On the ground in D.C., Maryland and Virginia

Parcel 42 tent city occupants ordered to clear out

September 28, 2010 - 04:51 PM
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Parcel 42 tent city
Notices were posted at Parcel 42 in Shaw that the city intends to remove what remains of the tent city protest. (Photo: TBD Staff)

The D.C. government has issued an order to clear out the remaining tents, personal belongings and debris from Parcel 42, a city-owned vacant lot at the corner of Rhode Island Ave. and 7th Street NW.

"The District of Columbia government will conduct a general clean-up of this area between 9/22/2010 and 10/6/2010," read notices posted at the site, along with instructions for how to claim any property deemed to be "considered valuable," which the city would store for 45 days following their removal.

The decision comes more than two months after protesters first occupied the plot of land. The non-profit ONE DC originally organized a tent city there in an attempt to draw attention to a proposal to reduce the amount of low-income housing planned for the site. Due to financing issues, developers had proposed reducing the size of the Parcel 42 project from eight floors to five, providing only about half of the number of affordable apartments that had originally been planned.

But ONE DC retreated from the protest on July 15, and since then, a small handful of homeless individuals have remained in the tent city off and on.

A homeless activist who goes only by Avatar has since taken up the cause of organizing those who remain. He estimates that anywhere between two and six people are living at Parcel 42 on a given day.

"This is a political act," Avatar says. "It's not really squatting in that sense."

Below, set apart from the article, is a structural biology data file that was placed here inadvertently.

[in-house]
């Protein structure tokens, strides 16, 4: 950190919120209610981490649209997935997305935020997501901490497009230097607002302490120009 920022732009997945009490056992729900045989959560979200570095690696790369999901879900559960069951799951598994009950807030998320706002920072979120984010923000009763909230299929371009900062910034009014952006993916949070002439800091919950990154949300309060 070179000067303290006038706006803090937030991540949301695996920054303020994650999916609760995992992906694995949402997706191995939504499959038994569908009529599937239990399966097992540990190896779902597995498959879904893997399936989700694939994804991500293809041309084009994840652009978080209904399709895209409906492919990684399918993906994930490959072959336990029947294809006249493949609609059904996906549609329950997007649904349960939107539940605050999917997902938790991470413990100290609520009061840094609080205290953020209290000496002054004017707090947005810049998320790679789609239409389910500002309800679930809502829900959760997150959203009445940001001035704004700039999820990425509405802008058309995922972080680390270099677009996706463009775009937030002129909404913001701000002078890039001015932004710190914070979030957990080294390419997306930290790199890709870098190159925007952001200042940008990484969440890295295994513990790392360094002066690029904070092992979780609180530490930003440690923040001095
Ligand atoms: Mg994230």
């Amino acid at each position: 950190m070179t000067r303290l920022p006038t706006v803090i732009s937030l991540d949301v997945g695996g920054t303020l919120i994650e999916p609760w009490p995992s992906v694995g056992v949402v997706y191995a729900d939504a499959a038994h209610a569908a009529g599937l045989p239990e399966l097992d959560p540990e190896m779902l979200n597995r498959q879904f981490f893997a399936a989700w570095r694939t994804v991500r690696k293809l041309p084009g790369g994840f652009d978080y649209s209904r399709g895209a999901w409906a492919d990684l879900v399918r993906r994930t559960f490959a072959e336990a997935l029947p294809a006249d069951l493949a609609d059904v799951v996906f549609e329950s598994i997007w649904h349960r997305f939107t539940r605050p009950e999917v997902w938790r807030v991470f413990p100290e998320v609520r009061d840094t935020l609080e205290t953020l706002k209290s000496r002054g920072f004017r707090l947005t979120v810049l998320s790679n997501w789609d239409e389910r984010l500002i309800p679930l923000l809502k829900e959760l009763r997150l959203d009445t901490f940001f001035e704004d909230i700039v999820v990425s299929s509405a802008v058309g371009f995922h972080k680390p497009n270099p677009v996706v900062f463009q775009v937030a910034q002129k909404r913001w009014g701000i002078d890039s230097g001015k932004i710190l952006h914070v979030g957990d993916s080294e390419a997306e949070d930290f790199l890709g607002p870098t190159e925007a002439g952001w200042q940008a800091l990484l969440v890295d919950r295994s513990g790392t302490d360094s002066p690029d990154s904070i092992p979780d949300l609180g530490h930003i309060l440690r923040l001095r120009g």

A handful of tents, including a wood-framed structure with tables and chairs inside it in the middle of the parcel, remain at the site. There's also a make-shift stage in the southwest corner, and a number of signs and posters declaring the intent of the tent city to liberate the land.

Avatar, who's originally from India, came to D.C. from New York only a couple of months ago and got involved with the tent city after working to recruit homeless individuals to join an anti-war protest. He says no one from the city has spoken to him about the order to move, and he's concerned about the wording of the posted signs.

"It's not expressed as an eviction of human beings, but as a general clean-up of the land," he notes. "It may be worded as a clearing of things, but it amounts to an eviction of people."

He and fellow homeless advocate Eric Sheptock say they are calling for a meeting of the tent city residents at 9 p.m. tonight to discuss what they will do when the garbage trucks arrive. The D.C. Department of Public Works is the city agency that would be tasked with the removal, though the signs also list phone numbers for the Department of Human Services and the D.C. Homeland Security and Emergency Management Agency.

TBD has requested clarification from the city on exactly which agency ordered the removal and how and when it would be carried out. We'll update as soon as we know more.

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